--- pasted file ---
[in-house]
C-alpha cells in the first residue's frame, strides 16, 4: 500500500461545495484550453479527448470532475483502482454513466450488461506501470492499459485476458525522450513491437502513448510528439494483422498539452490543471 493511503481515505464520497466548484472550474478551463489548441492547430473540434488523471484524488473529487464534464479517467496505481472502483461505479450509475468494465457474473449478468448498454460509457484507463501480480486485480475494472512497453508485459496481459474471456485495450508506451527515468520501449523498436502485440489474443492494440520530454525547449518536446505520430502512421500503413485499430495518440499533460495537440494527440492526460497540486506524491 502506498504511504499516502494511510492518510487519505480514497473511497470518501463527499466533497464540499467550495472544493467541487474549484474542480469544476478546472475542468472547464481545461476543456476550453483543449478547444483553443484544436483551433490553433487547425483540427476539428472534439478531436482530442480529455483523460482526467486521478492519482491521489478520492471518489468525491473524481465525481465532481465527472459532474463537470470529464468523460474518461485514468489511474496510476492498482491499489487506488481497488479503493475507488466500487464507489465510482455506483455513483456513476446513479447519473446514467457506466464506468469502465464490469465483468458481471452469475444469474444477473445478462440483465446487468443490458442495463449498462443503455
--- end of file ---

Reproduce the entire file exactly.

[in-house]
C-alpha cells in the first residue's frame, strides 16, 4: 500500500461545495484550453479527448470532475483502482454513466450488461506501470492499459485476458525522450513491437502513448510528439494483422498539452490543471 493511503481515505464520497466548484472550474478551463489548441492547430473540434488523471484524488473529487464534464479517467496505481472502483461505479450509475468494465457474473449478468448498454460509457484507463501480480486485480475494472512497453508485459496481459474471456485495450508506451527515468520501449523498436502485440489474443492494440520530454525547449518536446505520430502512421500503413485499430495518440499533460495537440494527440492526460497540486506524491 502506498504511504499516502494511510492518510487519505480514497473511497470518501463527499466533497464540499467550495472544493467541487474549484474542480469544476478546472475542468472547464481545461476543456476550453483543449478547444483553443484544436483551433490553433487547425483540427476539428472534439478531436482530442480529455483523460482526467486521478492519482491521489478520492471518489468525491473524481465525481465532481465527472459532474463537470470529464468523460474518461485514468489511474496510476492498482491499489487506488481497488479503493475507488466500487464507489465510482455506483455513483456513476446513479447519473446514467457506466464506468469502465464490469465483468458481471452469475444469474444477473445478462440483465446487468443490458442495463449498462443503455